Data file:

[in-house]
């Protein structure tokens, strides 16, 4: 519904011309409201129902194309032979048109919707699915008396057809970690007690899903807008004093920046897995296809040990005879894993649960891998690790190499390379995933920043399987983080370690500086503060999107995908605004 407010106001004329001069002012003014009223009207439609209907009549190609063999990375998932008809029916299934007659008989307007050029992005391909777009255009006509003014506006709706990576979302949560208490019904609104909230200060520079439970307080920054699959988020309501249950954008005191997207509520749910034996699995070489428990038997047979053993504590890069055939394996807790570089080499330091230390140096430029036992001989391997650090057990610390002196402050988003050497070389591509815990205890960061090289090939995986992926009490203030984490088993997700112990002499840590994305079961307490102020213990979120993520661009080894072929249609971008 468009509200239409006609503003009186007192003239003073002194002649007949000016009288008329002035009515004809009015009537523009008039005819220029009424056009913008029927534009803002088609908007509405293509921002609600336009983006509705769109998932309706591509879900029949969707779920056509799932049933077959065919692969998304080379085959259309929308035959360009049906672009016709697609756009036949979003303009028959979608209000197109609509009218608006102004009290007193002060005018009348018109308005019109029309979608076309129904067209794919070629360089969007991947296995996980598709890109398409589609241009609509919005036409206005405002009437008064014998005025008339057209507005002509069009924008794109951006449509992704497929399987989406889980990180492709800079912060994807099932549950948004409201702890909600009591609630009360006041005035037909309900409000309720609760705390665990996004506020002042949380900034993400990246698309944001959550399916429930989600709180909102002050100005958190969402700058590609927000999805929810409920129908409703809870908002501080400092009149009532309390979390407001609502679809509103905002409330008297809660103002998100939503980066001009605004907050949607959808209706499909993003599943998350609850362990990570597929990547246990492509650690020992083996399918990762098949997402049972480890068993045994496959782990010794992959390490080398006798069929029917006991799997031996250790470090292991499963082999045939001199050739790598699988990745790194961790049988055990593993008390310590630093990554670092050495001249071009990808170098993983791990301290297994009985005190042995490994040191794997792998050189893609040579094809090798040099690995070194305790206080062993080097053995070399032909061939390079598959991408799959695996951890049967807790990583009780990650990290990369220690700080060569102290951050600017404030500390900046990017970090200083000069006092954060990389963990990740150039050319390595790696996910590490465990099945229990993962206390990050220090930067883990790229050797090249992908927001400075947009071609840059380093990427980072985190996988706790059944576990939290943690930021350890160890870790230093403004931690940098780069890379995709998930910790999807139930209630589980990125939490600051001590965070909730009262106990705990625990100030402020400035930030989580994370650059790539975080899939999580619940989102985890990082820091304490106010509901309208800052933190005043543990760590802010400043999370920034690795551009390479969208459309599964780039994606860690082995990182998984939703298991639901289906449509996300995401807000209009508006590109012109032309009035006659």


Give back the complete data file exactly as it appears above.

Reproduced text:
[in-house]
């Protein structure tokens, strides 16, 4: 519904011309409201129902194309032979048109919707699915008396057809970690007690899903807008004093920046897995296809040990005879894993649960891998690790190499390379995933920043399987983080370690500086503060999107995908605004 407010106001004329001069002012003014009223009207439609209907009549190609063999990375998932008809029916299934007659008989307007050029992005391909777009255009006509003014506006709706990576979302949560208490019904609104909230200060520079439970307080920054699959988020309501249950954008005191997207509520749910034996699995070489428990038997047979053993504590890069055939394996807790570089080499330091230390140096430029036992001989391997650090057990610390002196402050988003050497070389591509815990205890960061090289090939995986992926009490203030984490088993997700112990002499840590994305079961307490102020213990979120993520661009080894072929249609971008 468009509200239409006609503003009186007192003239003073002194002649007949000016009288008329002035009515004809009015009537523009008039005819220029009424056009913008029927534009803002088609908007509405293509921002609600336009983006509705769109998932309706591509879900029949969707779920056509799932049933077959065919692969998304080379085959259309929308035959360009049906672009016709697609756009036949979003303009028959979608209000197109609509009218608006102004009290007193002060005018009348018109308005019109029309979608076309129904067209794919070629360089969007991947296995996980598709890109398409589609241009609509919005036409206005405002009437008064014998005025008339057209507005002509069009924008794109951006449509992704497929399987989406889980990180492709800079912060994807099932549950948004409201702890909600009591609630009360006041005035037909309900409000309720609760705390665990996004506020002042949380900034993400990246698309944001959550399916429930989600709180909102002050100005958190969402700058590609927000999805929810409920129908409703809870908002501080400092009149009532309390979390407001609502679809509103905002409330008297809660103002998100939503980066001009605004907050949607959808209706499909993003599943998350609850362990990570597929990547246990492509650690020992083996399918990762098949997402049972480890068993045994496959782990010794992959390490080398006798069929029917006991799997031996250790470090292991499963082999045939001199050739790598699988990745790194961790049988055990593993008390310590630093990554670092050495001249071009990808170098993983791990301290297994009985005190042995490994040191794997792998050189893609040579094809090798040099690995070194305790206080062993080097053995070399032909061939390079598959991408799959695996951890049967807790990583009780990650990290990369220690700080060569102290951050600017404030500390900046990017970090200083000069006092954060990389963990990740150039050319390595790696996910590490465990099945229990993962206390990050220090930067883990790229050797090249992908927001400075947009071609840059380093990427980072985190996988706790059944576990939290943690930021350890160890870790230093403004931690940098780069890379995709998930910790999807139930209630589980990125939490600051001590965070909730009262106990705990625990100030402020400035930030989580994370650059790539975080899939999580619940989102985890990082820091304490106010509901309208800052933190005043543990760590802010400043999370920034690795551009390479969208459309599964780039994606860690082995990182998984939703298991639901289906449509996300995401807000209009508006590109012109032309009035006659």